Wednesday, August 23, 2006


THE PALACE OF LAUGHTER by Jon Berkeley, illustrated by Brandon Dorman (HarperCollins)
The cover of this book is as alluring as the entrance to a carnival fun house, and the similarity does not end there. Miles, an orphaned boy, is told by a tiger that he can "smell the circus in him," and when he follows that calling, he finds himself in a position to rescue a creature known as a song angel being held against her will. So suspenseful that you want to get off the ride and never want it to end at the same time, florid descriptions and a dreamlike plot carry the reader along page after page, with a few frightening bits mixed in. I personally find the idea of scary clowns in a book for children distateful, frankly, given the sad and horrifying grown-up history of crime which I won't get into here; but aside from that, the language is lovely, the writing is original, and if your 10-and up reader can stomach the likes of Neil Gaiman's CORALINE or the tribulations and droll, dark humor in the works of Lemony Snicket, ahhh well, they'll be fine (or as fine as they'll ever be). This first in a series is a thrill ride, and likely to find legions of fans. (10 and up)

On a personal note
This book is part of the "Julie Andrews collection," yes, the lovely and ridiculously multi-talented Mary-Poppins-Eliza-Doolittle-Victor-Victoria Julie Andrews, an imprint of HarperCollins publishing. In the 1970's, Julie Andrews published under her pen/married name, Julie Edwards, penning classics such as the read-aloud fantasy delight THE LAST OF THE REALLY GREAT WHANGDOODLES ,and my favorite, MANDY, in which a girl builds a secret house with a mosaic room of seashells, good gravy, what little girl wouldn't love it? Julie Andrews at that time also chose admirably not to rely on star power garnered from another field, but to allow her stories to stand on their own merits.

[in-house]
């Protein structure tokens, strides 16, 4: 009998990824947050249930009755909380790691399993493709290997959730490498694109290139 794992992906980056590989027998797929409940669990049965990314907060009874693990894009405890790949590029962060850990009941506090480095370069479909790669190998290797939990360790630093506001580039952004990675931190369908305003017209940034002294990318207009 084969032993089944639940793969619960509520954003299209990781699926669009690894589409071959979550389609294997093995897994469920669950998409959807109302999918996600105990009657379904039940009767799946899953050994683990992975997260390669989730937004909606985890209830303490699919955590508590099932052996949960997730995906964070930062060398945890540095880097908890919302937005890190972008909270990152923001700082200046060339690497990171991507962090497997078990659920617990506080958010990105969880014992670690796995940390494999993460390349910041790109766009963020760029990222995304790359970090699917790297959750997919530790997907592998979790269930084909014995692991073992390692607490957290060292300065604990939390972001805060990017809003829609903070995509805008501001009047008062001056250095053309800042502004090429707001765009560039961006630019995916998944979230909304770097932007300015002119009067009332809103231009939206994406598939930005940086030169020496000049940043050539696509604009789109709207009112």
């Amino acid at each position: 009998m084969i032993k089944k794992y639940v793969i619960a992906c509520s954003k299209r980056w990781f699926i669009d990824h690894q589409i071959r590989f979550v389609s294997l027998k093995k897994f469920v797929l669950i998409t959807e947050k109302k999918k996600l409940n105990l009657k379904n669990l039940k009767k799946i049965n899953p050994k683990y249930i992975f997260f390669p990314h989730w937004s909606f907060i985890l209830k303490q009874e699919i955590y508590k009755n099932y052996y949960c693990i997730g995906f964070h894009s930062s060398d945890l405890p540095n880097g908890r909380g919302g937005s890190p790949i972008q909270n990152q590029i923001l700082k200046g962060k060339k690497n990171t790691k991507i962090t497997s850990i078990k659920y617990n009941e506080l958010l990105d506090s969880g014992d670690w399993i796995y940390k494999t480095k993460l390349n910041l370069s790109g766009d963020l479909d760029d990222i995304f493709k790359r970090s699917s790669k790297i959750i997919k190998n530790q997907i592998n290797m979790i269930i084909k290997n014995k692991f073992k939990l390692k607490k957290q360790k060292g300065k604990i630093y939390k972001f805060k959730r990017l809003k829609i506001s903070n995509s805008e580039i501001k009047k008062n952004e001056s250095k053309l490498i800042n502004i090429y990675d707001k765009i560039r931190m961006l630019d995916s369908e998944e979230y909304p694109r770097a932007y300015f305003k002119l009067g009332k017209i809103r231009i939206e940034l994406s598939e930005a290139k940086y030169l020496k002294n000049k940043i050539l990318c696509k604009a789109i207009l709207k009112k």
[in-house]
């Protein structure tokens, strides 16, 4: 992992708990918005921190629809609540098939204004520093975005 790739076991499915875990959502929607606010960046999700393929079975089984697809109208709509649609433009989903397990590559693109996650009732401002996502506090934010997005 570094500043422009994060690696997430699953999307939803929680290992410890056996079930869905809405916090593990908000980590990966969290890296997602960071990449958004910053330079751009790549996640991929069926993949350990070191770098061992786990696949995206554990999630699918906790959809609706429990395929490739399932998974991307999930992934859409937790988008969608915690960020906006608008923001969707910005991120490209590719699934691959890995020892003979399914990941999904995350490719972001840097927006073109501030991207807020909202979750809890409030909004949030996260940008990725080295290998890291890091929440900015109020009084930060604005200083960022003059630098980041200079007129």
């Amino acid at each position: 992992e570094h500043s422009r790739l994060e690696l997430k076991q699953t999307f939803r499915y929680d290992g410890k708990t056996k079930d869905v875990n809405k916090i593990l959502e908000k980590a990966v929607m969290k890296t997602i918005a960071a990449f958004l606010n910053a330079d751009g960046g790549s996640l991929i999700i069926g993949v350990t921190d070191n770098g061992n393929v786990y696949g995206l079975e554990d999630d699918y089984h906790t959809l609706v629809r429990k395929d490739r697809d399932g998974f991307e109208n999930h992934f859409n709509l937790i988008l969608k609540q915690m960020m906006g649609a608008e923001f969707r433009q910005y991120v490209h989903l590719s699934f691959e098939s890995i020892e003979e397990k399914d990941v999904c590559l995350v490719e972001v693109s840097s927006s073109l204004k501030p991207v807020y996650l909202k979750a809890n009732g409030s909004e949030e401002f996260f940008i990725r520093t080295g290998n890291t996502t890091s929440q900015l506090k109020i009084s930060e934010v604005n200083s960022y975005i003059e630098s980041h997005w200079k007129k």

And so, Julie Andrews, multi-talented Mary-Poppins-Eliza-Doolittle-Victor-Victoria Julie Andrews of whom I am very fond and who gave performances that made me shed tears of joy and who has written fine books to boot, may I please gently point out to you that when you are heading an imprint, you should not quote yourself on the back cover, praising the book which you have had a hand in publishing? My editor, too, heaven bless her, has many nice things to say about the books we have published together, and her enthusiasm does make my heart skip a beat. All the same, there is a general understanding that to the unbiased public, such praise is of the caliber of your mother telling you that you are the prettiest girl in the world. Chances are, if you actually are that beautiful, you don't need mother to point it out; the world will recieve you as such. Be brave in your imprint, Ms. Andrews! Keep putting out good stuff like this Berkeley fellow has done, and readers will say the things you'd like to have said.

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